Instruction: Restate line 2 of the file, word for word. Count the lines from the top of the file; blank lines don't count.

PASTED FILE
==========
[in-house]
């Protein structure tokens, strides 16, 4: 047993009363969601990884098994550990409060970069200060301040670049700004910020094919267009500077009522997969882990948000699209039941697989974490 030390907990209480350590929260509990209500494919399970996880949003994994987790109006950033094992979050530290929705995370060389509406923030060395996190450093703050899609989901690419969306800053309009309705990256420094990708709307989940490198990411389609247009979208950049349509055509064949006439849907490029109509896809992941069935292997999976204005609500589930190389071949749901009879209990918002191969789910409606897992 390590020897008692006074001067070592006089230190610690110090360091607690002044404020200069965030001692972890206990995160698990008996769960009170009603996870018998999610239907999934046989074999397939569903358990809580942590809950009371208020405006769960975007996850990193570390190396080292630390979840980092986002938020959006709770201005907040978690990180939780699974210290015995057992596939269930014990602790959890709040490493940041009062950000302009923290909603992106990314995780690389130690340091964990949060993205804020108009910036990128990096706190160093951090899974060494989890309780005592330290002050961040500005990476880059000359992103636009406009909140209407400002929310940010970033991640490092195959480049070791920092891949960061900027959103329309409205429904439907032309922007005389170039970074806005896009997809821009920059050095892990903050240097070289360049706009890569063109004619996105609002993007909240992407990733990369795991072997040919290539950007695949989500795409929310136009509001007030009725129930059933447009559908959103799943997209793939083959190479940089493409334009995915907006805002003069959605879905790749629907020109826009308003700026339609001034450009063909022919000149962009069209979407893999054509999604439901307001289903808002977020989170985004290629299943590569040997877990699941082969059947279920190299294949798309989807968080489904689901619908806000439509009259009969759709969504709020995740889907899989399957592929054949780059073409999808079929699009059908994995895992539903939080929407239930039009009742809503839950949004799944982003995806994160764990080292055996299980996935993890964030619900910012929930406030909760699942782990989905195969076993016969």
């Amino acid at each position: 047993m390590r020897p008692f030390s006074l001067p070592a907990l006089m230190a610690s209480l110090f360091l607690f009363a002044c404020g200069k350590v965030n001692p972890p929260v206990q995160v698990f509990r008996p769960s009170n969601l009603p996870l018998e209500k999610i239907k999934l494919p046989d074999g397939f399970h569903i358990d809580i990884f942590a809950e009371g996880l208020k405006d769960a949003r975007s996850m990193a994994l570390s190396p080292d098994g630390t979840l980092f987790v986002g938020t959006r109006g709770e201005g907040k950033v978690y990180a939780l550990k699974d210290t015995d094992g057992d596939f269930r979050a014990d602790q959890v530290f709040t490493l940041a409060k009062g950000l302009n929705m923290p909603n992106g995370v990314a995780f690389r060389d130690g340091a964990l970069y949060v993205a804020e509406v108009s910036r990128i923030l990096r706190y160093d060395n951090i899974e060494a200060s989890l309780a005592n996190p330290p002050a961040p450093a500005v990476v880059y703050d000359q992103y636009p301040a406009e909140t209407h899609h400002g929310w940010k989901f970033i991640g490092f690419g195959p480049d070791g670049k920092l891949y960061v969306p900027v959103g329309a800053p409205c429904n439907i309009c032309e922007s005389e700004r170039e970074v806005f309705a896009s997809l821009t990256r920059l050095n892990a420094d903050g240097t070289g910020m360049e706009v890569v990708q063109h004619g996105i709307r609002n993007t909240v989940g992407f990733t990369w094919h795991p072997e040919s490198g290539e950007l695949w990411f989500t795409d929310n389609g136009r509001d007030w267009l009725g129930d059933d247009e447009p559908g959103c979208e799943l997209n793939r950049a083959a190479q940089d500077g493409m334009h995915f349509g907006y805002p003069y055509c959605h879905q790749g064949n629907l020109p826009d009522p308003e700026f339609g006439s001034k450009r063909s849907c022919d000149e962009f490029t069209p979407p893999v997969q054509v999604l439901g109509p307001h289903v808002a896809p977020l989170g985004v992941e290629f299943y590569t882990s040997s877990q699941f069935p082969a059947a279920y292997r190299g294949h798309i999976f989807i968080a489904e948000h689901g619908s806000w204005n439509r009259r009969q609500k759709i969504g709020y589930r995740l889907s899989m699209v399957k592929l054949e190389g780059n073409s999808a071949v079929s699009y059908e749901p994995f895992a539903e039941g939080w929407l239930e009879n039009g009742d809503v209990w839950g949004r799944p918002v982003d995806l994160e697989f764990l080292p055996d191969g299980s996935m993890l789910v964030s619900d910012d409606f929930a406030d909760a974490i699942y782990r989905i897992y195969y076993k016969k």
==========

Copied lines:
């Protein structure tokens, strides 16, 4: 047993009363969601990884098994550990409060970069200060301040670049700004910020094919267009500077009522997969882990948000699209039941697989974490 030390907990209480350590929260509990209500494919399970996880949003994994987790109006950033094992979050530290929705995370060389509406923030060395996190450093703050899609989901690419969306800053309009309705990256420094990708709307989940490198990411389609247009979208950049349509055509064949006439849907490029109509896809992941069935292997999976204005609500589930190389071949749901009879209990918002191969789910409606897992 390590020897008692006074001067070592006089230190610690110090360091607690002044404020200069965030001692972890206990995160698990008996769960009170009603996870018998999610239907999934046989074999397939569903358990809580942590809950009371208020405006769960975007996850990193570390190396080292630390979840980092986002938020959006709770201005907040978690990180939780699974210290015995057992596939269930014990602790959890709040490493940041009062950000302009923290909603992106990314995780690389130690340091964990949060993205804020108009910036990128990096706190160093951090899974060494989890309780005592330290002050961040500005990476880059000359992103636009406009909140209407400002929310940010970033991640490092195959480049070791920092891949960061900027959103329309409205429904439907032309922007005389170039970074806005896009997809821009920059050095892990903050240097070289360049706009890569063109004619996105609002993007909240992407990733990369795991072997040919290539950007695949989500795409929310136009509001007030009725129930059933447009559908959103799943997209793939083959190479940089493409334009995915907006805002003069959605879905790749629907020109826009308003700026339609001034450009063909022919000149962009069209979407893999054509999604439901307001289903808002977020989170985004290629299943590569040997877990699941082969059947279920190299294949798309989807968080489904689901619908806000439509009259009969759709969504709020995740889907899989399957592929054949780059073409999808079929699009059908994995895992539903939080929407239930039009009742809503839950949004799944982003995806994160764990080292055996299980996935993890964030619900910012929930406030909760699942782990989905195969076993016969």